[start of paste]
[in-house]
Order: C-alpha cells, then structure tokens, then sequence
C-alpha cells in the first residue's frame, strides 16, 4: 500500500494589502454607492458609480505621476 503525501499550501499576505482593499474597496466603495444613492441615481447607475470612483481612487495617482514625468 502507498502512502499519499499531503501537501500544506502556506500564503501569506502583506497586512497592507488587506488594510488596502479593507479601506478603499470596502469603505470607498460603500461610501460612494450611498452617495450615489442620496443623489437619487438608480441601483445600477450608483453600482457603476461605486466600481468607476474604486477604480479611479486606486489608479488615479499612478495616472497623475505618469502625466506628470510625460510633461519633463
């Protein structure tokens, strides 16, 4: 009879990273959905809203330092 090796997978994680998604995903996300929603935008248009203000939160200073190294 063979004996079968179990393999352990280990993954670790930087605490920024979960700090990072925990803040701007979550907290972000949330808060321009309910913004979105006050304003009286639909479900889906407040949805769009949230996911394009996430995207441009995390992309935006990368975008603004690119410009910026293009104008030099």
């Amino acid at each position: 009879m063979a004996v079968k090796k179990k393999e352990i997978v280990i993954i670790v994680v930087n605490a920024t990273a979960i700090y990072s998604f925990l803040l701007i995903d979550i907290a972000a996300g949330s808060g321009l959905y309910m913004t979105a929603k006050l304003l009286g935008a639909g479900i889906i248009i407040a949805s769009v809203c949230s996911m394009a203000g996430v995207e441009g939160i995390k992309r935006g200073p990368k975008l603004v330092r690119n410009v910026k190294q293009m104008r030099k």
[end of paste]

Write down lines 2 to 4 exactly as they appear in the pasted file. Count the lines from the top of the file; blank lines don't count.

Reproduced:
Order: C-alpha cells, then structure tokens, then sequence
C-alpha cells in the first residue's frame, strides 16, 4: 500500500494589502454607492458609480505621476 503525501499550501499576505482593499474597496466603495444613492441615481447607475470612483481612487495617482514625468 502507498502512502499519499499531503501537501500544506502556506500564503501569506502583506497586512497592507488587506488594510488596502479593507479601506478603499470596502469603505470607498460603500461610501460612494450611498452617495450615489442620496443623489437619487438608480441601483445600477450608483453600482457603476461605486466600481468607476474604486477604480479611479486606486489608479488615479499612478495616472497623475505618469502625466506628470510625460510633461519633463
């Protein structure tokens, strides 16, 4: 009879990273959905809203330092 090796997978994680998604995903996300929603935008248009203000939160200073190294 063979004996079968179990393999352990280990993954670790930087605490920024979960700090990072925990803040701007979550907290972000949330808060321009309910913004979105006050304003009286639909479900889906407040949805769009949230996911394009996430995207441009995390992309935006990368975008603004690119410009910026293009104008030099």